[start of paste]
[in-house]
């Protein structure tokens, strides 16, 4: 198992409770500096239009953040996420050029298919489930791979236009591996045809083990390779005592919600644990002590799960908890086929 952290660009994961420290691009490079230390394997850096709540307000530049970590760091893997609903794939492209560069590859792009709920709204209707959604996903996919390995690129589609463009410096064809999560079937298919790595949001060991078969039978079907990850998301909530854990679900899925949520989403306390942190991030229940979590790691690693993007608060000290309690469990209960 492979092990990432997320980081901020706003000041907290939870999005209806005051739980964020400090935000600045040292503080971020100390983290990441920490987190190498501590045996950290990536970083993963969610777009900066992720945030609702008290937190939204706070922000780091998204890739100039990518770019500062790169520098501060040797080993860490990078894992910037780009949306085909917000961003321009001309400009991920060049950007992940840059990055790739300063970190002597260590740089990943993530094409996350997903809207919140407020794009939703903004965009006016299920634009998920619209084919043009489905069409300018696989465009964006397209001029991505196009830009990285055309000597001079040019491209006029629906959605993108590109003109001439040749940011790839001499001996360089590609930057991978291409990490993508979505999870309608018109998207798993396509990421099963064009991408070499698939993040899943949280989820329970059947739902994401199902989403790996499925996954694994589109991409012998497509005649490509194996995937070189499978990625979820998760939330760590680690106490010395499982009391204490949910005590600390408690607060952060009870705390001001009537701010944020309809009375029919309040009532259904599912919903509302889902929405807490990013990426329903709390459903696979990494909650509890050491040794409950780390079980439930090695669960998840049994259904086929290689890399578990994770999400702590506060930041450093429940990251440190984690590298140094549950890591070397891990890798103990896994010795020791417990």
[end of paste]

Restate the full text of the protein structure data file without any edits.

[in-house]
């Protein structure tokens, strides 16, 4: 198992409770500096239009953040996420050029298919489930791979236009591996045809083990390779005592919600644990002590799960908890086929 952290660009994961420290691009490079230390394997850096709540307000530049970590760091893997609903794939492209560069590859792009709920709204209707959604996903996919390995690129589609463009410096064809999560079937298919790595949001060991078969039978079907990850998301909530854990679900899925949520989403306390942190991030229940979590790691690693993007608060000290309690469990209960 492979092990990432997320980081901020706003000041907290939870999005209806005051739980964020400090935000600045040292503080971020100390983290990441920490987190190498501590045996950290990536970083993963969610777009900066992720945030609702008290937190939204706070922000780091998204890739100039990518770019500062790169520098501060040797080993860490990078894992910037780009949306085909917000961003321009001309400009991920060049950007992940840059990055790739300063970190002597260590740089990943993530094409996350997903809207919140407020794009939703903004965009006016299920634009998920619209084919043009489905069409300018696989465009964006397209001029991505196009830009990285055309000597001079040019491209006029629906959605993108590109003109001439040749940011790839001499001996360089590609930057991978291409990490993508979505999870309608018109998207798993396509990421099963064009991408070499698939993040899943949280989820329970059947739902994401199902989403790996499925996954694994589109991409012998497509005649490509194996995937070189499978990625979820998760939330760590680690106490010395499982009391204490949910005590600390408690607060952060009870705390001001009537701010944020309809009375029919309040009532259904599912919903509302889902929405807490990013990426329903709390459903696979990494909650509890050491040794409950780390079980439930090695669960998840049994259904086929290689890399578990994770999400702590506060930041450093429940990251440190984690590298140094549950890591070397891990890798103990896994010795020791417990």